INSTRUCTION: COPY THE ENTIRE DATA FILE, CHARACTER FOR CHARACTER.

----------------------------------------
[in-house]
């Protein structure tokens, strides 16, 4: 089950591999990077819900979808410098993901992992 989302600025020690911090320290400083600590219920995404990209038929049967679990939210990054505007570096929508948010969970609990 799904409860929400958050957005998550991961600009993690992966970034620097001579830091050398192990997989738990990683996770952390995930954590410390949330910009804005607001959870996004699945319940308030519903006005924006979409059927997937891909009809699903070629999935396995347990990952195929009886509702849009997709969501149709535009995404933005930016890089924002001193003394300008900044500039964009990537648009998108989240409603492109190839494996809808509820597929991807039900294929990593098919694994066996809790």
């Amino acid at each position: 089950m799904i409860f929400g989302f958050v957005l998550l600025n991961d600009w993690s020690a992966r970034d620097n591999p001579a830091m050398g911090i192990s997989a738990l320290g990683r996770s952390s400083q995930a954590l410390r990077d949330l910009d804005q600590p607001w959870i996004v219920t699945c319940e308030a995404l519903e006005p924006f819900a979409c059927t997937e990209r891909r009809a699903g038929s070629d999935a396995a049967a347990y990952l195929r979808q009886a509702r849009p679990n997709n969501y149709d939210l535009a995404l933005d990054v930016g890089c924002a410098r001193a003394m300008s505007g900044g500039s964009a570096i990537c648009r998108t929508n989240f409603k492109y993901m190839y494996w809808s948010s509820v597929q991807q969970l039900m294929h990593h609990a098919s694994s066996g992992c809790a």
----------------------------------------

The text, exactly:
[in-house]
């Protein structure tokens, strides 16, 4: 089950591999990077819900979808410098993901992992 989302600025020690911090320290400083600590219920995404990209038929049967679990939210990054505007570096929508948010969970609990 799904409860929400958050957005998550991961600009993690992966970034620097001579830091050398192990997989738990990683996770952390995930954590410390949330910009804005607001959870996004699945319940308030519903006005924006979409059927997937891909009809699903070629999935396995347990990952195929009886509702849009997709969501149709535009995404933005930016890089924002001193003394300008900044500039964009990537648009998108989240409603492109190839494996809808509820597929991807039900294929990593098919694994066996809790």
């Amino acid at each position: 089950m799904i409860f929400g989302f958050v957005l998550l600025n991961d600009w993690s020690a992966r970034d620097n591999p001579a830091m050398g911090i192990s997989a738990l320290g990683r996770s952390s400083q995930a954590l410390r990077d949330l910009d804005q600590p607001w959870i996004v219920t699945c319940e308030a995404l519903e006005p924006f819900a979409c059927t997937e990209r891909r009809a699903g038929s070629d999935a396995a049967a347990y990952l195929r979808q009886a509702r849009p679990n997709n969501y149709d939210l535009a995404l933005d990054v930016g890089c924002a410098r001193a003394m300008s505007g900044g500039s964009a570096i990537c648009r998108t929508n989240f409603k492109y993901m190839y494996w809808s948010s509820v597929q991807q969970l039900m294929h990593h609990a098919s694994s066996g992992c809790a």